Since the market's present state might be likened to that which existed late 2001, maybe it is too early to take on an Ultra Short ETF position. Maybe it is better to allow some further confirmation that a top, indeed, is at hand.
Granted, technical conditions suggest the market is likely to experience some measure of selling pressure over the next several weeks. Yet given the power of baboons to whip up animal spirits, why destroy the potential to offload bloated inventories of shares, particularly considering the realistic possibility present levels might be about the best major indexes see for another five years or more? Why not use this moment when the lender of last resort is "all in" to feed belief better days are ahead? After all, government rescue of the financial system could not possibly fail, right?
The late-2001, early-2002 period becomes all the more curious, then.
Yet time and again we see how technical conditions appearing similar to some past moment generally do not result in the exact same outcome. So, given Tuesday's view (presented via the NASDAQ Composite Index) suggesting a retest of March '09 bottom might be in store over coming weeks/months, it seems wise to cut losses on my Ultra ETF position rather than hope for a trade similar to the late-2001, early-2002 period.
Although my loss is less than 10%, a loss still is a loss. The only way to sugarcoat this is reasserting that, when the position was initiated (1.9.09) there was good reason to believe the market would not fall apart in a fashion rivaling the September - October '08 period. Granted, going into March '09 bottom the validity of this view proved debatable. Subsequently, however, it has been confirmed (albeit not precisely in the manner I originally anticipated).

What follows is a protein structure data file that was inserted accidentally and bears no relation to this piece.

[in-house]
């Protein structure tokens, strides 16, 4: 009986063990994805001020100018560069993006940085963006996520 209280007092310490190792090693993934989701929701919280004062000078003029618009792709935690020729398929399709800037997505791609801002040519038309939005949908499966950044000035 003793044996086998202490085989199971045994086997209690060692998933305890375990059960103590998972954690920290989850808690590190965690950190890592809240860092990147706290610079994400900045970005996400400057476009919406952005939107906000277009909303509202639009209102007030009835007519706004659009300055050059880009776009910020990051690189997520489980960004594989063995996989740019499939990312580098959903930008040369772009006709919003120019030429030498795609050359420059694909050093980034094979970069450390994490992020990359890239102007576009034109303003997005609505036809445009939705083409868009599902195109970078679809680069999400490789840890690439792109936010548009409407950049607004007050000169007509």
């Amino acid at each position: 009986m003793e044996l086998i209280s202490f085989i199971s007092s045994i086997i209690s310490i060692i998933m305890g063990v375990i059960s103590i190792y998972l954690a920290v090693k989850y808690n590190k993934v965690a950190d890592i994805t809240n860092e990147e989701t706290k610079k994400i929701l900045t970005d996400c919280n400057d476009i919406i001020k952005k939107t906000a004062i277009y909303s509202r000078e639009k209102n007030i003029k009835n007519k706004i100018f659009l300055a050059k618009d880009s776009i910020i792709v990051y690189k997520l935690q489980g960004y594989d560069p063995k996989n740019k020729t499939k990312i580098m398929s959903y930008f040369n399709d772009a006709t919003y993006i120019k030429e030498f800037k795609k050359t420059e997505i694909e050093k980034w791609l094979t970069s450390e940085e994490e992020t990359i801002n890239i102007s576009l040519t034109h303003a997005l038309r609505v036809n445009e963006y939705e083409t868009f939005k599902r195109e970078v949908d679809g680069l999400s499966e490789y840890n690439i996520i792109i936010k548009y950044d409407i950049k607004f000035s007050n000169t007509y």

Unfortunately, I put too much faith in an assumption that, November '08 lows would not be taken out. Still, at March '09 bottom, there was plenty of evidence suggesting a strong recovery was likely to unfold, possibly resulting in my Ultra ETF position turning positive. Indeed, had the past few weeks unfolded with upside power comparable to the initial launch off March '09 bottom, then my position might have fully recovered. Instead, the market's recovery this month turned choppy and its technical condition has begun to falter. So, I am out.
As soon as some sustained trend appears imminent (up or down; likely the latter), I will initiate a new ETF position. In the meantime I believe cash is king.
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© The Risk Averse Alert — Advocating a patient, disciplined approach to stock market investing. Overriding objective is limiting financial risk. Minimizing investment capital loss is a priority.
Analysis centers on the stock market's path of least resistance. Long-term, this drives a simple strategy for safely investing a 401(k) for maximum profit. Intermediate-term, investing with stock index tracking-ETFs (both their long and short varieties) is advanced. Short-term, stock index options occasionally offer extraordinary profit opportunities when the stock market is moving along its projected path.
Nothing is set in stone. Nor is the stock market's path of least resistance always known. More often than not, there are no stock index option positions recommended.